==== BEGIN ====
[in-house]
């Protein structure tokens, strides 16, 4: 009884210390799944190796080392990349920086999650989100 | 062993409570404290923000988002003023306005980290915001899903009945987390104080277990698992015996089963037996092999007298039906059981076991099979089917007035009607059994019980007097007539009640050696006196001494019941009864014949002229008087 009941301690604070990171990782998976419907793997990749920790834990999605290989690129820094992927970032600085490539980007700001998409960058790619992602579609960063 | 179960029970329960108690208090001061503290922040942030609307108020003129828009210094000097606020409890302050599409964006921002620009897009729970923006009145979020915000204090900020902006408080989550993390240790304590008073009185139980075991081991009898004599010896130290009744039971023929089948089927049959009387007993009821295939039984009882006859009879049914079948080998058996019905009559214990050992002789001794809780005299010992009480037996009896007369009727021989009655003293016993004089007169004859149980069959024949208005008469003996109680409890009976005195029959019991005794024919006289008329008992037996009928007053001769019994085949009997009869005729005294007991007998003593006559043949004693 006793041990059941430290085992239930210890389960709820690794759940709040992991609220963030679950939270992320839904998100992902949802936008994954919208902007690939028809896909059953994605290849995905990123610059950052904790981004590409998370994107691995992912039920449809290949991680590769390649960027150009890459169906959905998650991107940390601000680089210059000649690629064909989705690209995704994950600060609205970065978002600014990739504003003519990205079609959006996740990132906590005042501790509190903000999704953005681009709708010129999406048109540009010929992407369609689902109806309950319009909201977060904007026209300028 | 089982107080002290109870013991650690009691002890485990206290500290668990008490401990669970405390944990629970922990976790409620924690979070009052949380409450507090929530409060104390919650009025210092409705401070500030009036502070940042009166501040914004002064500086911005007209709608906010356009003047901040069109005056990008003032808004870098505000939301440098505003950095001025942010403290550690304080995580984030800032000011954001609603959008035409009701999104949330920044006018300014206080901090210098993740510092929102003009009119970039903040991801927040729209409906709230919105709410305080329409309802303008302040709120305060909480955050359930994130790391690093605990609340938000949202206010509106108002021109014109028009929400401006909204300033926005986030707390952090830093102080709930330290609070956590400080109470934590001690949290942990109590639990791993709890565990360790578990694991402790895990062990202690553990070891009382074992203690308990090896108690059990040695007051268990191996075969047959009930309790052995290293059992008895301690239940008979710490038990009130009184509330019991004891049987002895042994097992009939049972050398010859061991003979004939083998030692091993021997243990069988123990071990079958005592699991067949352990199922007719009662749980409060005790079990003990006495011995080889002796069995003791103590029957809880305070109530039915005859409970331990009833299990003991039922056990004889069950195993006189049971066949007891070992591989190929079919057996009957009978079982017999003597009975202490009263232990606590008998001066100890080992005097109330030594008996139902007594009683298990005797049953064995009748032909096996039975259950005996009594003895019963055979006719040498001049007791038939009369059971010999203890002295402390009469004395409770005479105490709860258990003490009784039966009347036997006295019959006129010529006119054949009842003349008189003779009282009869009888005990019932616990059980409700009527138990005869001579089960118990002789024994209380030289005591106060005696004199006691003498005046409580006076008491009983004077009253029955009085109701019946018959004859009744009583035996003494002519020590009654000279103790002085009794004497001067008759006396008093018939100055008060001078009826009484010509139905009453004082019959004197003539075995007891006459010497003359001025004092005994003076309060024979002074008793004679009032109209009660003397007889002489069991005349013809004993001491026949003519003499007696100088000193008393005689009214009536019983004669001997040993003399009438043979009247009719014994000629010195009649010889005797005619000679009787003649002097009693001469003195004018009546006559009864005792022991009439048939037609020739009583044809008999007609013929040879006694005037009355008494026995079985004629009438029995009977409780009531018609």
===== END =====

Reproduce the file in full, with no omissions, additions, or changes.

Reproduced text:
[in-house]
């Protein structure tokens, strides 16, 4: 009884210390799944190796080392990349920086999650989100 | 062993409570404290923000988002003023306005980290915001899903009945987390104080277990698992015996089963037996092999007298039906059981076991099979089917007035009607059994019980007097007539009640050696006196001494019941009864014949002229008087 009941301690604070990171990782998976419907793997990749920790834990999605290989690129820094992927970032600085490539980007700001998409960058790619992602579609960063 | 179960029970329960108690208090001061503290922040942030609307108020003129828009210094000097606020409890302050599409964006921002620009897009729970923006009145979020915000204090900020902006408080989550993390240790304590008073009185139980075991081991009898004599010896130290009744039971023929089948089927049959009387007993009821295939039984009882006859009879049914079948080998058996019905009559214990050992002789001794809780005299010992009480037996009896007369009727021989009655003293016993004089007169004859149980069959024949208005008469003996109680409890009976005195029959019991005794024919006289008329008992037996009928007053001769019994085949009997009869005729005294007991007998003593006559043949004693 006793041990059941430290085992239930210890389960709820690794759940709040992991609220963030679950939270992320839904998100992902949802936008994954919208902007690939028809896909059953994605290849995905990123610059950052904790981004590409998370994107691995992912039920449809290949991680590769390649960027150009890459169906959905998650991107940390601000680089210059000649690629064909989705690209995704994950600060609205970065978002600014990739504003003519990205079609959006996740990132906590005042501790509190903000999704953005681009709708010129999406048109540009010929992407369609689902109806309950319009909201977060904007026209300028 | 089982107080002290109870013991650690009691002890485990206290500290668990008490401990669970405390944990629970922990976790409620924690979070009052949380409450507090929530409060104390919650009025210092409705401070500030009036502070940042009166501040914004002064500086911005007209709608906010356009003047901040069109005056990008003032808004870098505000939301440098505003950095001025942010403290550690304080995580984030800032000011954001609603959008035409009701999104949330920044006018300014206080901090210098993740510092929102003009009119970039903040991801927040729209409906709230919105709410305080329409309802303008302040709120305060909480955050359930994130790391690093605990609340938000949202206010509106108002021109014109028009929400401006909204300033926005986030707390952090830093102080709930330290609070956590400080109470934590001690949290942990109590639990791993709890565990360790578990694991402790895990062990202690553990070891009382074992203690308990090896108690059990040695007051268990191996075969047959009930309790052995290293059992008895301690239940008979710490038990009130009184509330019991004891049987002895042994097992009939049972050398010859061991003979004939083998030692091993021997243990069988123990071990079958005592699991067949352990199922007719009662749980409060005790079990003990006495011995080889002796069995003791103590029957809880305070109530039915005859409970331990009833299990003991039922056990004889069950195993006189049971066949007891070992591989190929079919057996009957009978079982017999003597009975202490009263232990606590008998001066100890080992005097109330030594008996139902007594009683298990005797049953064995009748032909096996039975259950005996009594003895019963055979006719040498001049007791038939009369059971010999203890002295402390009469004395409770005479105490709860258990003490009784039966009347036997006295019959006129010529006119054949009842003349008189003779009282009869009888005990019932616990059980409700009527138990005869001579089960118990002789024994209380030289005591106060005696004199006691003498005046409580006076008491009983004077009253029955009085109701019946018959004859009744009583035996003494002519020590009654000279103790002085009794004497001067008759006396008093018939100055008060001078009826009484010509139905009453004082019959004197003539075995007891006459010497003359001025004092005994003076309060024979002074008793004679009032109209009660003397007889002489069991005349013809004993001491026949003519003499007696100088000193008393005689009214009536019983004669001997040993003399009438043979009247009719014994000629010195009649010889005797005619000679009787003649002097009693001469003195004018009546006559009864005792022991009439048939037609020739009583044809008999007609013929040879006694005037009355008494026995079985004629009438029995009977409780009531018609």